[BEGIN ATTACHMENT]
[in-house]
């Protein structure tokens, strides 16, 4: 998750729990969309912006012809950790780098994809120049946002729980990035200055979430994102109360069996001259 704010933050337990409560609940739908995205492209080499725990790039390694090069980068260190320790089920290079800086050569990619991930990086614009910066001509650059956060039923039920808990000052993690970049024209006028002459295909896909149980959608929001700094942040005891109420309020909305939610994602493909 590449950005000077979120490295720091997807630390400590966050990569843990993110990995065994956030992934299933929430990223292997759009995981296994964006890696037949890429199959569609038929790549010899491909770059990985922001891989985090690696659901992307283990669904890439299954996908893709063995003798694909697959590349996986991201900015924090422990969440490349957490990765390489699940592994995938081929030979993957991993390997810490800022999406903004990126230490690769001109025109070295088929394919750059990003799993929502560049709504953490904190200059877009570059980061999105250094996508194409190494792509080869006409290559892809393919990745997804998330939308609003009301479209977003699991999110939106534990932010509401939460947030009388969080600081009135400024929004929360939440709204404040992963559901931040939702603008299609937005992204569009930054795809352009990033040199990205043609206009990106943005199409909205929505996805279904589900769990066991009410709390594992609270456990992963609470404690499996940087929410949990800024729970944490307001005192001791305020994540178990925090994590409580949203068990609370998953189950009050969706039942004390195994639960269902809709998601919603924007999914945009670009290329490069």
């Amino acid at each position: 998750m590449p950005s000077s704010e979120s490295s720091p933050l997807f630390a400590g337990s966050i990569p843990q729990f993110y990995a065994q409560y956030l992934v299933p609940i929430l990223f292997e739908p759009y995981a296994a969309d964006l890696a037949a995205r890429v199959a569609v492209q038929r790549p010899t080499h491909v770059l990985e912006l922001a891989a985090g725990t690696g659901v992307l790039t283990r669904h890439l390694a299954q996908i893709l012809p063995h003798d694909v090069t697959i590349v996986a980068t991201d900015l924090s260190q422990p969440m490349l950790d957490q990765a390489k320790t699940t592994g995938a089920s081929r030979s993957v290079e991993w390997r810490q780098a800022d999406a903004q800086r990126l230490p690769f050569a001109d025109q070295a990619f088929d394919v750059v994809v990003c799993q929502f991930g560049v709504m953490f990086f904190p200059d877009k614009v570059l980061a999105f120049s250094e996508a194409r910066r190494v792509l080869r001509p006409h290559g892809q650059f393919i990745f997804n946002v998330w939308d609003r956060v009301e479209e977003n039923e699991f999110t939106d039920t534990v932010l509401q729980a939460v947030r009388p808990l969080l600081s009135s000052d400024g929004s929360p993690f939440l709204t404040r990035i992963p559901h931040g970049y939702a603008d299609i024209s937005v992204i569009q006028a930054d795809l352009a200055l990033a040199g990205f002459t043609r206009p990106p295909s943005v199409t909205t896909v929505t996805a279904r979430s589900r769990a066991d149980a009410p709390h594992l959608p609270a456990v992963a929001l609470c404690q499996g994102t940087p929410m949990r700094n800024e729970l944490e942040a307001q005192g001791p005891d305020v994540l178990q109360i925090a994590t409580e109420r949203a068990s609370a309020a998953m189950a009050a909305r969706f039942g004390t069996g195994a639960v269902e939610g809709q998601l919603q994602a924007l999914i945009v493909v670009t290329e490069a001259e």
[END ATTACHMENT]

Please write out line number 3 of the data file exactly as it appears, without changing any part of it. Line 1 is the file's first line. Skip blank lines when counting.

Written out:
């Amino acid at each position: 998750m590449p950005s000077s704010e979120s490295s720091p933050l997807f630390a400590g337990s966050i990569p843990q729990f993110y990995a065994q409560y956030l992934v299933p609940i929430l990223f292997e739908p759009y995981a296994a969309d964006l890696a037949a995205r890429v199959a569609v492209q038929r790549p010899t080499h491909v770059l990985e912006l922001a891989a985090g725990t690696g659901v992307l790039t283990r669904h890439l390694a299954q996908i893709l012809p063995h003798d694909v090069t697959i590349v996986a980068t991201d900015l924090s260190q422990p969440m490349l950790d957490q990765a390489k320790t699940t592994g995938a089920s081929r030979s993957v290079e991993w390997r810490q780098a800022d999406a903004q800086r990126l230490p690769f050569a001109d025109q070295a990619f088929d394919v750059v994809v990003c799993q929502f991930g560049v709504m953490f990086f904190p200059d877009k614009v570059l980061a999105f120049s250094e996508a194409r910066r190494v792509l080869r001509p006409h290559g892809q650059f393919i990745f997804n946002v998330w939308d609003r956060v009301e479209e977003n039923e699991f999110t939106d039920t534990v932010l509401q729980a939460v947030r009388p808990l969080l600081s009135s000052d400024g929004s929360p993690f939440l709204t404040r990035i992963p559901h931040g970049y939702a603008d299609i024209s937005v992204i569009q006028a930054d795809l352009a200055l990033a040199g990205f002459t043609r206009p990106p295909s943005v199409t909205t896909v929505t996805a279904r979430s589900r769990a066991d149980a009410p709390h594992l959608p609270a456990v992963a929001l609470c404690q499996g994102t940087p929410m949990r700094n800024e729970l944490e942040a307001q005192g001791p005891d305020v994540l178990q109360i925090a994590t409580e109420r949203a068990s609370a309020a998953m189950a009050a909305r969706f039942g004390t069996g195994a639960v269902e939610g809709q998601l919603q994602a924007l999914i945009v493909v670009t290329e490069a001259e």